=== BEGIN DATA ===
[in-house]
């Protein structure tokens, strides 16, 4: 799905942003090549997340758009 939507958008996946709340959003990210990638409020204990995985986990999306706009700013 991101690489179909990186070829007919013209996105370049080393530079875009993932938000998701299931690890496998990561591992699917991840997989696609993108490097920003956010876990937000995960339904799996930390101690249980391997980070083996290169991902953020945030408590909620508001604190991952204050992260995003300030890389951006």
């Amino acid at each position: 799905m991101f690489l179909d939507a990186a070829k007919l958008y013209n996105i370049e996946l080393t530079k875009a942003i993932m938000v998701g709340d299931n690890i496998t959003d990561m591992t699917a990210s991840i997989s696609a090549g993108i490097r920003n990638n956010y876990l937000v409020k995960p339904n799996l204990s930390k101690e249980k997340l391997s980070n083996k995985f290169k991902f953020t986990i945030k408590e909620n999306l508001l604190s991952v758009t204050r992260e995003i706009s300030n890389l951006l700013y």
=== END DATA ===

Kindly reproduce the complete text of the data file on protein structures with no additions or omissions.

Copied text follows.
[in-house]
């Protein structure tokens, strides 16, 4: 799905942003090549997340758009 939507958008996946709340959003990210990638409020204990995985986990999306706009700013 991101690489179909990186070829007919013209996105370049080393530079875009993932938000998701299931690890496998990561591992699917991840997989696609993108490097920003956010876990937000995960339904799996930390101690249980391997980070083996290169991902953020945030408590909620508001604190991952204050992260995003300030890389951006």
């Amino acid at each position: 799905m991101f690489l179909d939507a990186a070829k007919l958008y013209n996105i370049e996946l080393t530079k875009a942003i993932m938000v998701g709340d299931n690890i496998t959003d990561m591992t699917a990210s991840i997989s696609a090549g993108i490097r920003n990638n956010y876990l937000v409020k995960p339904n799996l204990s930390k101690e249980k997340l391997s980070n083996k995985f290169k991902f953020t986990i945030k408590e909620n999306l508001l604190s991952v758009t204050r992260e995003i706009s300030n890389l951006l700013y």